The significant growth of the start-up technology sector in Israel has now left it exposed to a credit crunch as foreign investors withdraw as a result of the pandemic. The proposal for government intervention in this sector, currently consists of: (i) streamlining the existing infrastructure of grants by the Innovation Authority to smaller companies; (ii) providing loans with downside protection to large companies; and (iii) incentivising institutional investors to make debt or equity investments alongside venture capital investors in medium size firms. Another learning from the pandemic is to design more technology-driven solutions for managing epidemics in the future.
In Germany, the government recently announced a EUR 2 billion fund for start-ups which will provide additional funding for new financing rounds as co-investments with private investors. By that, the government avoids the problem of giving money directly to start-ups and the political problem of which one to choose. In addition, the fund provides private investment funds with additional public funding while facilitating finance for start-ups that do not have venture capital investment.
In the US, the general trend is for venture capital (VC) firms to “sit tight and see what happens” as this will also present a significant opportunity for those that are well capitalised to enter the market. In order to avail of funding under the Paycheck Protection Programme (PPP), some companies have been busy removing negative covenants, and removing all their control rights, while other VCs, even though eligible, decline to avail of this source of support on moral grounds as they do not wish to be seen taking money that they do not really need.
Examining the broader issue of directors’ duties, the session also took note of the Australian government’s recent initiative to introduce a statutory amendment suspending directors’ liability for “insolvent trading”, i.e., incurring obligations while the company is facing insolvency, with similar proposals being made in a growing number of countries. The panel considered this initiative as well as the broader theme of suspending or changing director duties in a time of systemic crisis that is likely to lead to financial distress and failure in numerous firms. The new safe harbour is intended to alleviate managers’ fears about conducting business in struggling companies.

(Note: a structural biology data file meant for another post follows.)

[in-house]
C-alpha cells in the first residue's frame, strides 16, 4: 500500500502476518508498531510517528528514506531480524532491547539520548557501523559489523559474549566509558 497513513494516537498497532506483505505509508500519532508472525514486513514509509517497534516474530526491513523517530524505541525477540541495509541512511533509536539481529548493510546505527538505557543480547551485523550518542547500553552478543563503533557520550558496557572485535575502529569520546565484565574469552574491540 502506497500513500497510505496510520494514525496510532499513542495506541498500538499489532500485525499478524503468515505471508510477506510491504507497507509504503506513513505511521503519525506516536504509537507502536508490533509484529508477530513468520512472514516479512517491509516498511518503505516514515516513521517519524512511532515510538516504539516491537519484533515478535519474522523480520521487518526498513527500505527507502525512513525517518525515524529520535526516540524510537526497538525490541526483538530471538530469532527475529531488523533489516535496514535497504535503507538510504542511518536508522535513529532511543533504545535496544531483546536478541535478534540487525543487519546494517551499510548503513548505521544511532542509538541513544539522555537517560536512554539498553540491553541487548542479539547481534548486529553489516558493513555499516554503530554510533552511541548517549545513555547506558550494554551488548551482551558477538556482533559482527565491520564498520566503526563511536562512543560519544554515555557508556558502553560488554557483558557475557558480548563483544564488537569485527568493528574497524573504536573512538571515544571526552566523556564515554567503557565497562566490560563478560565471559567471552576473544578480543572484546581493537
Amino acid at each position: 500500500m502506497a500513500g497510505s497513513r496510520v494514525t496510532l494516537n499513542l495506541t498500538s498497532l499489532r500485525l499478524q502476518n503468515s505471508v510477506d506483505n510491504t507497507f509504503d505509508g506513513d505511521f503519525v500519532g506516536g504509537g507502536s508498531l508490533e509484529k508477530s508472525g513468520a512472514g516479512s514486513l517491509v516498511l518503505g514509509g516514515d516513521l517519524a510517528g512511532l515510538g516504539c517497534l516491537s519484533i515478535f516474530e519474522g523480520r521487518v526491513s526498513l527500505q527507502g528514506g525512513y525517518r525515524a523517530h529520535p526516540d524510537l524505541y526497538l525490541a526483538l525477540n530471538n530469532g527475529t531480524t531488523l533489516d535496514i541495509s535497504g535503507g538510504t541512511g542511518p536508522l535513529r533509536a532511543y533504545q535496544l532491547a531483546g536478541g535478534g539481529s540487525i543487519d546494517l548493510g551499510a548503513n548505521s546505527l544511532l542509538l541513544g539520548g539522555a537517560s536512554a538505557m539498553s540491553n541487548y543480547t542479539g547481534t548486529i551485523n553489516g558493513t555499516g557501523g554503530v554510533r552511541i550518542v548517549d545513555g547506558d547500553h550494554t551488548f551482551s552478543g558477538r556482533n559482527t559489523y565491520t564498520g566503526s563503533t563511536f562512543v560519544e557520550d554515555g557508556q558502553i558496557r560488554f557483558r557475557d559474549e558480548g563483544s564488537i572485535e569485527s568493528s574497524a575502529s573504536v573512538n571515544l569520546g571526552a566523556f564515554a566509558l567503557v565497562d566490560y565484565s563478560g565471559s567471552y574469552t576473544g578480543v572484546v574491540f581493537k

The session also opened the topic of bankruptcy with an overview of the amendments to bankruptcy laws in Italy, France and Germany, noting how jurisdictions around Europe have responded by adjusting their bankruptcy laws in similar and yet different ways. Similarly, the panel considered the UK regime of wrongful trading and the government’s intention to suspend this type director liability, while other bases of liability remain intact. A broader review of director duties is currently under way. As in other sessions, a common concern was shared for other stakeholders in addition to creditors.
Moving to Germany, the fifth session acknowledged the response of the European Central Bank (ECB) in its efforts to safeguard its price stability mandate and financial stability more broadly. This includes: (1) broad-based asset purchases to address illiquidity and heightened volatility in core segments of euro area financial markets; (2) enhanced targeted longer-term refinancing operations (TLTROs) and a comprehensive set of collateral easing measures, ensuring that banks remain reliable carriers of the ECB’s monetary policy and continue lending to the real economy; and (3) central banks’ traditional role as a lender of last resort to solvent banks which induced the ECB to offer banks liquidity over longer horizons at the negative rate of the ECB’s deposit facility without any conditions attached. There was also some caution that without a coordinated fiscal policy response, imbalances in the performances of the economies of euro area member states will increase.